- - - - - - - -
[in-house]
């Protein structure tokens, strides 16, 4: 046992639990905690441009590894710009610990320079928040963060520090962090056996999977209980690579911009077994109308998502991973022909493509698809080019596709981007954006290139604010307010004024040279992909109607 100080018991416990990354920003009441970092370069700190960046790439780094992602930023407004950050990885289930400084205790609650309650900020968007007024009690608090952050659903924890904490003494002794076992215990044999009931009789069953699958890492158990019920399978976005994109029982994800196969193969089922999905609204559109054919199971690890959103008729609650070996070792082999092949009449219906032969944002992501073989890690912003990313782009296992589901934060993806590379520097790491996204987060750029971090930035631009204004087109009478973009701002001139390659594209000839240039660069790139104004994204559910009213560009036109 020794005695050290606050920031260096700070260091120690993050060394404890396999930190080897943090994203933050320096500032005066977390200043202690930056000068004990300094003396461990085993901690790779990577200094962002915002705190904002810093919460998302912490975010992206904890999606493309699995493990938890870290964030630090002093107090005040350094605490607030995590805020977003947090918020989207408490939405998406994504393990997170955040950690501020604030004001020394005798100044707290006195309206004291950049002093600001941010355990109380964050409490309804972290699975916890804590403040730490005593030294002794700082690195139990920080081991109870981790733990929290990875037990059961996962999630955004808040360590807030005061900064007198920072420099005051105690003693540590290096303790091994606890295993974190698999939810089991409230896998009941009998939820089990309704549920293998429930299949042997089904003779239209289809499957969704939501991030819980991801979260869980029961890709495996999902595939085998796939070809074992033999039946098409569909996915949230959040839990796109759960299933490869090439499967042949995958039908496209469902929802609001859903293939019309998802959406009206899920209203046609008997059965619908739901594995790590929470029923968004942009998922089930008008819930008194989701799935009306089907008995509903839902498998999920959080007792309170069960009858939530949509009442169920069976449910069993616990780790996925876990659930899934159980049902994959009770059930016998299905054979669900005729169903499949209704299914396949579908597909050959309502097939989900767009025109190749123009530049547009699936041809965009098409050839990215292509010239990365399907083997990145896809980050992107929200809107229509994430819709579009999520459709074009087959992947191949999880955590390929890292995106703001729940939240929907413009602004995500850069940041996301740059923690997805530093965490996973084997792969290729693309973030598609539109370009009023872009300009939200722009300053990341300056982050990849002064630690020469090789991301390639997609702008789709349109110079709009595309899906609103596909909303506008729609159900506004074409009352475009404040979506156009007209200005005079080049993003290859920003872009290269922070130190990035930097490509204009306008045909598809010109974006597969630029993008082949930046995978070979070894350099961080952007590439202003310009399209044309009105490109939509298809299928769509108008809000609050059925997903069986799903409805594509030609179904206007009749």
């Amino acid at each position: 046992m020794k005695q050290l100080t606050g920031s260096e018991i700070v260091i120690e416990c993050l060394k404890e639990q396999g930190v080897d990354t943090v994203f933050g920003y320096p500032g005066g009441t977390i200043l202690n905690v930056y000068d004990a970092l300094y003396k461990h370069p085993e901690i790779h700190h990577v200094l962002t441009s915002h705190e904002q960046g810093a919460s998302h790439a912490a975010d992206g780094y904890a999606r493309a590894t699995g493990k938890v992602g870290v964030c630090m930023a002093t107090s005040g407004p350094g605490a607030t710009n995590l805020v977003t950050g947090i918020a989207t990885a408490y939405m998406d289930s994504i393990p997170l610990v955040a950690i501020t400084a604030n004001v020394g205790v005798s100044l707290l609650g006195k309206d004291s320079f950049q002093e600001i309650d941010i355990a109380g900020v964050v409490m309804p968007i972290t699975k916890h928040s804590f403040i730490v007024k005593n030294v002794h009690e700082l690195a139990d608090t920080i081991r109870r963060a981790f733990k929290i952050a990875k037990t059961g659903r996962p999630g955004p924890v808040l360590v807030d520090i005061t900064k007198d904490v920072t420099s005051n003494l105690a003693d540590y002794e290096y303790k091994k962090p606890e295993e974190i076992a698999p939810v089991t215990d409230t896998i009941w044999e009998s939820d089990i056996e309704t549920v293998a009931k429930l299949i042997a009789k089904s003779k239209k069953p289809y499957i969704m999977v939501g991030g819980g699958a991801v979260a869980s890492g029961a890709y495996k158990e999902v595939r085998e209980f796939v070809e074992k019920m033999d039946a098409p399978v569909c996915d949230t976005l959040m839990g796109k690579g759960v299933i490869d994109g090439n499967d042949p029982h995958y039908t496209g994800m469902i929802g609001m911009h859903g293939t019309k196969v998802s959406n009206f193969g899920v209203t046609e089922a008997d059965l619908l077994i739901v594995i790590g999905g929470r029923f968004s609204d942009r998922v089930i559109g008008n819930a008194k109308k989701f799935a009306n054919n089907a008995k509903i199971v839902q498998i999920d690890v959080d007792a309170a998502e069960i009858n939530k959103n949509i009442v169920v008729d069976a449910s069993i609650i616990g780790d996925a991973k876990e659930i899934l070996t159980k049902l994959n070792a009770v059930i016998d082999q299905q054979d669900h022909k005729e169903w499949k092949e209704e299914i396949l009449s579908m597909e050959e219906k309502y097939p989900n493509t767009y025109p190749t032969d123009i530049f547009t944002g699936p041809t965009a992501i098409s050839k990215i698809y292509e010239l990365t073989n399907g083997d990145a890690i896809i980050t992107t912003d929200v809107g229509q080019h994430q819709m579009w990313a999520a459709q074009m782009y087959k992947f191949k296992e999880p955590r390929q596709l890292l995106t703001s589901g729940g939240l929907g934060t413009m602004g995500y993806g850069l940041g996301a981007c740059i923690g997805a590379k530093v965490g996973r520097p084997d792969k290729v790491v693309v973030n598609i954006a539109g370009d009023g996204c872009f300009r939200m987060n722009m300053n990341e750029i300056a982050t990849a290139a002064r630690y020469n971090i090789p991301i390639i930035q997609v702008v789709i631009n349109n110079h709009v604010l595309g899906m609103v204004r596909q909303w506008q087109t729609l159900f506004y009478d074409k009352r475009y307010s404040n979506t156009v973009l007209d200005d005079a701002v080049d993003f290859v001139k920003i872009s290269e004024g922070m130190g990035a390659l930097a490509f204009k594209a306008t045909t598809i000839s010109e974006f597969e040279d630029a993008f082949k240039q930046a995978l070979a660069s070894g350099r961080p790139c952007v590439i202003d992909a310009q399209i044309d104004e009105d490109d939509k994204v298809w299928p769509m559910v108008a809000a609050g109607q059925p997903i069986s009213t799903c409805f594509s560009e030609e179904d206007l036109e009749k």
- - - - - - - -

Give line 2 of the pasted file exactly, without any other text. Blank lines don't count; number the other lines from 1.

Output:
């Protein structure tokens, strides 16, 4: 046992639990905690441009590894710009610990320079928040963060520090962090056996999977209980690579911009077994109308998502991973022909493509698809080019596709981007954006290139604010307010004024040279992909109607 100080018991416990990354920003009441970092370069700190960046790439780094992602930023407004950050990885289930400084205790609650309650900020968007007024009690608090952050659903924890904490003494002794076992215990044999009931009789069953699958890492158990019920399978976005994109029982994800196969193969089922999905609204559109054919199971690890959103008729609650070996070792082999092949009449219906032969944002992501073989890690912003990313782009296992589901934060993806590379520097790491996204987060750029971090930035631009204004087109009478973009701002001139390659594209000839240039660069790139104004994204559910009213560009036109 020794005695050290606050920031260096700070260091120690993050060394404890396999930190080897943090994203933050320096500032005066977390200043202690930056000068004990300094003396461990085993901690790779990577200094962002915002705190904002810093919460998302912490975010992206904890999606493309699995493990938890870290964030630090002093107090005040350094605490607030995590805020977003947090918020989207408490939405998406994504393990997170955040950690501020604030004001020394005798100044707290006195309206004291950049002093600001941010355990109380964050409490309804972290699975916890804590403040730490005593030294002794700082690195139990920080081991109870981790733990929290990875037990059961996962999630955004808040360590807030005061900064007198920072420099005051105690003693540590290096303790091994606890295993974190698999939810089991409230896998009941009998939820089990309704549920293998429930299949042997089904003779239209289809499957969704939501991030819980991801979260869980029961890709495996999902595939085998796939070809074992033999039946098409569909996915949230959040839990796109759960299933490869090439499967042949995958039908496209469902929802609001859903293939019309998802959406009206899920209203046609008997059965619908739901594995790590929470029923968004942009998922089930008008819930008194989701799935009306089907008995509903839902498998999920959080007792309170069960009858939530949509009442169920069976449910069993616990780790996925876990659930899934159980049902994959009770059930016998299905054979669900005729169903499949209704299914396949579908597909050959309502097939989900767009025109190749123009530049547009699936041809965009098409050839990215292509010239990365399907083997990145896809980050992107929200809107229509994430819709579009999520459709074009087959992947191949999880955590390929890292995106703001729940939240929907413009602004995500850069940041996301740059923690997805530093965490996973084997792969290729693309973030598609539109370009009023872009300009939200722009300053990341300056982050990849002064630690020469090789991301390639997609702008789709349109110079709009595309899906609103596909909303506008729609159900506004074409009352475009404040979506156009007209200005005079080049993003290859920003872009290269922070130190990035930097490509204009306008045909598809010109974006597969630029993008082949930046995978070979070894350099961080952007590439202003310009399209044309009105490109939509298809299928769509108008809000609050059925997903069986799903409805594509030609179904206007009749």